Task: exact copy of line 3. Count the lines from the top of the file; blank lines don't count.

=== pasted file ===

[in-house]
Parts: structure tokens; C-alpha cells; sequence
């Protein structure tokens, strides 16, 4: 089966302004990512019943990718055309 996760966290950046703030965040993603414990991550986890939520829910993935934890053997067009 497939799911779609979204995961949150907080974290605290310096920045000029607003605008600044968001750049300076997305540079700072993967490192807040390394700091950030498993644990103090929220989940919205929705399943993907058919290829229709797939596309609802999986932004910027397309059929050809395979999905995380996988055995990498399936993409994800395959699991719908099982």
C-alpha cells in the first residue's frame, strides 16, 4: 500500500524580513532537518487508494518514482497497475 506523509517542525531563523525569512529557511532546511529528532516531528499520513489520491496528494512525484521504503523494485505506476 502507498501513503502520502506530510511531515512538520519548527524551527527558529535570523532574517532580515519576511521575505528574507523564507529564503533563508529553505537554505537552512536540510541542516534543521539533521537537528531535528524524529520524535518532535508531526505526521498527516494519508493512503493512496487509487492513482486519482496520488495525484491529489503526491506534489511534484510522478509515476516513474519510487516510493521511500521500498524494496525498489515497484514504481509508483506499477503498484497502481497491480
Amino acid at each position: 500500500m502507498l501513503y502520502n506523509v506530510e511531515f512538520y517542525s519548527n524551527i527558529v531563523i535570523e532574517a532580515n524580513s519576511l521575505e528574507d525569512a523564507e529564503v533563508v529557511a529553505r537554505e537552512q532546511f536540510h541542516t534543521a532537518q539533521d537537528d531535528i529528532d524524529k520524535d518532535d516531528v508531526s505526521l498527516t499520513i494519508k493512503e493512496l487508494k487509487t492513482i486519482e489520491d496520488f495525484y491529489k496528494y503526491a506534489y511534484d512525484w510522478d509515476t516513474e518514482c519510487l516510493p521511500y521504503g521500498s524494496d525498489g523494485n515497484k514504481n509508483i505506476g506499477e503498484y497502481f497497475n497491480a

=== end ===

């Protein structure tokens, strides 16, 4: 089966302004990512019943990718055309 996760966290950046703030965040993603414990991550986890939520829910993935934890053997067009 497939799911779609979204995961949150907080974290605290310096920045000029607003605008600044968001750049300076997305540079700072993967490192807040390394700091950030498993644990103090929220989940919205929705399943993907058919290829229709797939596309609802999986932004910027397309059929050809395979999905995380996988055995990498399936993409994800395959699991719908099982």